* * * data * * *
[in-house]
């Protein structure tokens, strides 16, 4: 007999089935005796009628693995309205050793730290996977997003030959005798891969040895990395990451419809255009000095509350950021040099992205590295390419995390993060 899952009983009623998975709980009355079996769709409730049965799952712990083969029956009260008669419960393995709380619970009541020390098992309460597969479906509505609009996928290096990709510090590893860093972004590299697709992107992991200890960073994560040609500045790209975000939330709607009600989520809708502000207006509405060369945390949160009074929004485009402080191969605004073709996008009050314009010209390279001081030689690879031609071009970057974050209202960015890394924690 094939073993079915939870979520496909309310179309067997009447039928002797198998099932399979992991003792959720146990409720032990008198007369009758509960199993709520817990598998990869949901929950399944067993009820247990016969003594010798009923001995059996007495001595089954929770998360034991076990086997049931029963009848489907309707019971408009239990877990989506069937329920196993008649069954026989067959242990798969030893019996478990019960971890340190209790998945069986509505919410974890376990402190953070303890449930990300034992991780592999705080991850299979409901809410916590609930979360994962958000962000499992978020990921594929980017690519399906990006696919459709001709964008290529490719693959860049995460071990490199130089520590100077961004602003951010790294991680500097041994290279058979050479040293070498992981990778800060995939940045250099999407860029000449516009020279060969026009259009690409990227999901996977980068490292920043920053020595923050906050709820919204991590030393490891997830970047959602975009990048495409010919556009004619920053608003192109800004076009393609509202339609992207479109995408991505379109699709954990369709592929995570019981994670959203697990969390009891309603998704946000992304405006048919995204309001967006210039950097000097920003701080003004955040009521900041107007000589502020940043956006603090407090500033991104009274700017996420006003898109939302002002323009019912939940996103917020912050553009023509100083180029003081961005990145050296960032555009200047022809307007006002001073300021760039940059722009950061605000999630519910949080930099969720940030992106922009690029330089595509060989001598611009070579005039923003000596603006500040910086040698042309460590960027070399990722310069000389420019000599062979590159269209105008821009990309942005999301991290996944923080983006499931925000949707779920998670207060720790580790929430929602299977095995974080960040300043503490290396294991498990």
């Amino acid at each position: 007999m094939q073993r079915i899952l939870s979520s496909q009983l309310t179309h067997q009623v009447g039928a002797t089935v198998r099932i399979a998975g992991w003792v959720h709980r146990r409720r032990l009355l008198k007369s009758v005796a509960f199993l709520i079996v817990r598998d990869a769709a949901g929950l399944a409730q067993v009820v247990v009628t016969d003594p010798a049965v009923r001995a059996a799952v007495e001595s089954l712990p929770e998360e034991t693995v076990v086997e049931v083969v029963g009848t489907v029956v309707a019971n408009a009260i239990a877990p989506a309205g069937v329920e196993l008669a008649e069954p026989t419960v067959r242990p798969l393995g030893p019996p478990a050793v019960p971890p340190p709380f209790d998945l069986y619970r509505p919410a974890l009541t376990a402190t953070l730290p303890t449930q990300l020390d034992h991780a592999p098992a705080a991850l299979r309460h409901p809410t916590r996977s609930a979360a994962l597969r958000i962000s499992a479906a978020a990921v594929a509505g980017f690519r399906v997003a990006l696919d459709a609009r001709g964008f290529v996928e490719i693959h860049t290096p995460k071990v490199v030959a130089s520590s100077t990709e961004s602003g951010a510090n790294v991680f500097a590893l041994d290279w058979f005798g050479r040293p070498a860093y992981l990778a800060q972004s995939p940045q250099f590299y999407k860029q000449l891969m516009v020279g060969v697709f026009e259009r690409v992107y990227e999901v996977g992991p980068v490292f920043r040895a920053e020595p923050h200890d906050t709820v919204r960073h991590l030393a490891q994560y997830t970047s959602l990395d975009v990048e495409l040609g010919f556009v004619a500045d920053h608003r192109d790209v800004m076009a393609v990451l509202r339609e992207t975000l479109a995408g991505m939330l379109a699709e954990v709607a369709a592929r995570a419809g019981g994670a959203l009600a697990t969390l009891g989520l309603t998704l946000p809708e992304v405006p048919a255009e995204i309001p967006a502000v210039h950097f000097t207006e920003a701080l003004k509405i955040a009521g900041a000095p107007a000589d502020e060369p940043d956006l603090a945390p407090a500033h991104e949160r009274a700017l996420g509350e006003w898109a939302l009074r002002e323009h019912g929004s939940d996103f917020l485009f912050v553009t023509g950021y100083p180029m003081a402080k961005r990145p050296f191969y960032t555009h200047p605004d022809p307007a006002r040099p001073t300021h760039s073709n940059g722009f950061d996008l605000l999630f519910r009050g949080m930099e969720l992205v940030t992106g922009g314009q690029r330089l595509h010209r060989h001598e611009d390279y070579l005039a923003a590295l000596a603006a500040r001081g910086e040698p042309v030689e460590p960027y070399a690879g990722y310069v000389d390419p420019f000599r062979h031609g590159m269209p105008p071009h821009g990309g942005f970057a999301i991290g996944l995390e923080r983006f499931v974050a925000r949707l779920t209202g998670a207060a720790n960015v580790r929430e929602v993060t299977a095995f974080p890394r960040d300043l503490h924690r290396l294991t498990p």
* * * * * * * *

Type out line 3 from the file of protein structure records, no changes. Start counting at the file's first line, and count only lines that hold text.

């Amino acid at each position: 007999m094939q073993r079915i899952l939870s979520s496909q009983l309310t179309h067997q009623v009447g039928a002797t089935v198998r099932i399979a998975g992991w003792v959720h709980r146990r409720r032990l009355l008198k007369s009758v005796a509960f199993l709520i079996v817990r598998d990869a769709a949901g929950l399944a409730q067993v009820v247990v009628t016969d003594p010798a049965v009923r001995a059996a799952v007495e001595s089954l712990p929770e998360e034991t693995v076990v086997e049931v083969v029963g009848t489907v029956v309707a019971n408009a009260i239990a877990p989506a309205g069937v329920e196993l008669a008649e069954p026989t419960v067959r242990p798969l393995g030893p019996p478990a050793v019960p971890p340190p709380f209790d998945l069986y619970r509505p919410a974890l009541t376990a402190t953070l730290p303890t449930q990300l020390d034992h991780a592999p098992a705080a991850l299979r309460h409901p809410t916590r996977s609930a979360a994962l597969r958000i962000s499992a479906a978020a990921v594929a509505g980017f690519r399906v997003a990006l696919d459709a609009r001709g964008f290529v996928e490719i693959h860049t290096p995460k071990v490199v030959a130089s520590s100077t990709e961004s602003g951010a510090n790294v991680f500097a590893l041994d290279w058979f005798g050479r040293p070498a860093y992981l990778a800060q972004s995939p940045q250099f590299y999407k860029q000449l891969m516009v020279g060969v697709f026009e259009r690409v992107y990227e999901v996977g992991p980068v490292f920043r040895a920053e020595p923050h200890d906050t709820v919204r960073h991590l030393a490891q994560y997830t970047s959602l990395d975009v990048e495409l040609g010919f556009v004619a500045d920053h608003r192109d790209v800004m076009a393609v990451l509202r339609e992207t975000l479109a995408g991505m939330l379109a699709e954990v709607a369709a592929r995570a419809g019981g994670a959203l009600a697990t969390l009891g989520l309603t998704l946000p809708e992304v405006p048919a255009e995204i309001p967006a502000v210039h950097f000097t207006e920003a701080l003004k509405i955040a009521g900041a000095p107007a000589d502020e060369p940043d956006l603090a945390p407090a500033h991104e949160r009274a700017l996420g509350e006003w898109a939302l009074r002002e323009h019912g929004s939940d996103f917020l485009f912050v553009t023509g950021y100083p180029m003081a402080k961005r990145p050296f191969y960032t555009h200047p605004d022809p307007a006002r040099p001073t300021h760039s073709n940059g722009f950061d996008l605000l999630f519910r009050g949080m930099e969720l992205v940030t992106g922009g314009q690029r330089l595509h010209r060989h001598e611009d390279y070579l005039a923003a590295l000596a603006a500040r001081g910086e040698p042309v030689e460590p960027y070399a690879g990722y310069v000389d390419p420019f000599r062979h031609g590159m269209p105008p071009h821009g990309g942005f970057a999301i991290g996944l995390e923080r983006f499931v974050a925000r949707l779920t209202g998670a207060a720790n960015v580790r929430e929602v993060t299977a095995f974080p890394r960040d300043l503490h924690r290396l294991t498990p």